County auditors race not quite over
Summit County Auditor-elect Michael Howard won a narrow victory against his challenger during last week’s elections. So narrow, that the additional ballots the county has yet to receive from provisional or absentee ballots, could sway the results.
His opponent, Gary Shumway, said on Tuesday, although he is doubtful the outcome will change, he is not yet ready to concede.
"Will they skew the results? It’s unlikely," he said. "It’s difficult to know if they will follow the trend but I think the numbers will stay roughly the same and I think I will still be down.
"But it’s not a done deal until it’s over," he added. "If they don’t follow the general election there is a much better chance and you don’t know how they will turn out."
As of Election Day, Howard, a Democrat, had defeated Republican challenger Shumway by only 43 votes. Howard received 5,114 to Shumway’s 5,071.
"Whew, that was a close one," Howard said. "I figured it would be close, but I didn’t think it would be as close as it was."
Roughly, an additional 540 ballots, about 303 absentee and 238 provisional, could still qualify for the Nov. 18 county canvass.
On Tuesday, Howard told The Park Record he is not yet at the point where he can breathe easy.
"I’m just waiting and optimistic," Howard said. "In the end, I’ll abide by the wishes of the voters. If it turns out my opponent gets more, I’ll accept the will of the people. If it goes my way, I’ll proceed forward."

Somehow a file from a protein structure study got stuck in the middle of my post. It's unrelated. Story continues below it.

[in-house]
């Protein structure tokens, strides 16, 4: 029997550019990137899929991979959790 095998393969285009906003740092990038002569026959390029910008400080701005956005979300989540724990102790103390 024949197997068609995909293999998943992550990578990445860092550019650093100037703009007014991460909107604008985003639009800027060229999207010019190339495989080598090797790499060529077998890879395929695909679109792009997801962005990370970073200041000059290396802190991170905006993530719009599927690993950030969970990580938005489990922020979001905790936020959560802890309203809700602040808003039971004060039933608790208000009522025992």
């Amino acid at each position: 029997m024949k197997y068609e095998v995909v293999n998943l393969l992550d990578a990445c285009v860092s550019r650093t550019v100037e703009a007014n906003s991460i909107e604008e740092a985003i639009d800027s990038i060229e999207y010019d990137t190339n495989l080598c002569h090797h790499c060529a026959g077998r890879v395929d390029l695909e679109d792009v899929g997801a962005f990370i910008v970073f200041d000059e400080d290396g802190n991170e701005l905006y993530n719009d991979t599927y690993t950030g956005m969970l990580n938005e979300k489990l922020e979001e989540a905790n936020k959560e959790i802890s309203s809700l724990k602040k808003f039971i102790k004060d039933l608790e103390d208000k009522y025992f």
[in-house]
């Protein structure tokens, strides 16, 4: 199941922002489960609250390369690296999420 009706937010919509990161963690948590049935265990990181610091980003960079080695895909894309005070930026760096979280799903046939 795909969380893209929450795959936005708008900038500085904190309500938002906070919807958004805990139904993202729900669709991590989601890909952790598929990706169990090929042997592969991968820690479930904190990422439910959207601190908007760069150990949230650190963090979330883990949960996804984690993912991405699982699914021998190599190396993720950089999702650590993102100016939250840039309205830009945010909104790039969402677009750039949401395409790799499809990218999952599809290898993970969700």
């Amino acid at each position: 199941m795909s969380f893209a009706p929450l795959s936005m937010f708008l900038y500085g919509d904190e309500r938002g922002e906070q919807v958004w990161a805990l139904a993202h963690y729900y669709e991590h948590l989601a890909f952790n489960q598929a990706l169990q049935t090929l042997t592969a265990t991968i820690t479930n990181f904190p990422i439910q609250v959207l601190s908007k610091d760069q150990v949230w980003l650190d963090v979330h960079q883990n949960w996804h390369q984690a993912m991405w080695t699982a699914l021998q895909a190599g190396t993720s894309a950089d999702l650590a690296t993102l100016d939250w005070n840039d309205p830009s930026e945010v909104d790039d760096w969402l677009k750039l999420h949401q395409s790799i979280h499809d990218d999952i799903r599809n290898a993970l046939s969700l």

Summit County Clerk Kent Jones said, as of Monday afternoon only about 30 absentee ballots were returned and more could still come in. Any absentee ballots the county receives must be postmarked prior to Nov. 4 to qualify.
"The logic of it changing is pretty slim," Jones said. "In my experience, I have never seen it change. But that is not saying it isn’t a possibility."
The final results won’t be official until the county canvass at noon on Tuesday, Nov. 18 at the County Courthouse in Coalville.
After how close the race was, Shumway said he was disappointed.
"I think we did everything we could do," he said. "I mean is any loss any less heartbreaking the closer the race is?"
But even with less than a 50-vote margin, Shumway said he isn’t too optimistic the results will change in his favor.
"It was a very close race and I am just thankful for the votes and support," he said. "Obviously I had the support of half the county and I appreciative everyone who did vote for me and for everyone who got out and voted."
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The County Council doled out grants supporting ventures ranging from discounting plane tickets to supporting a classical music festival.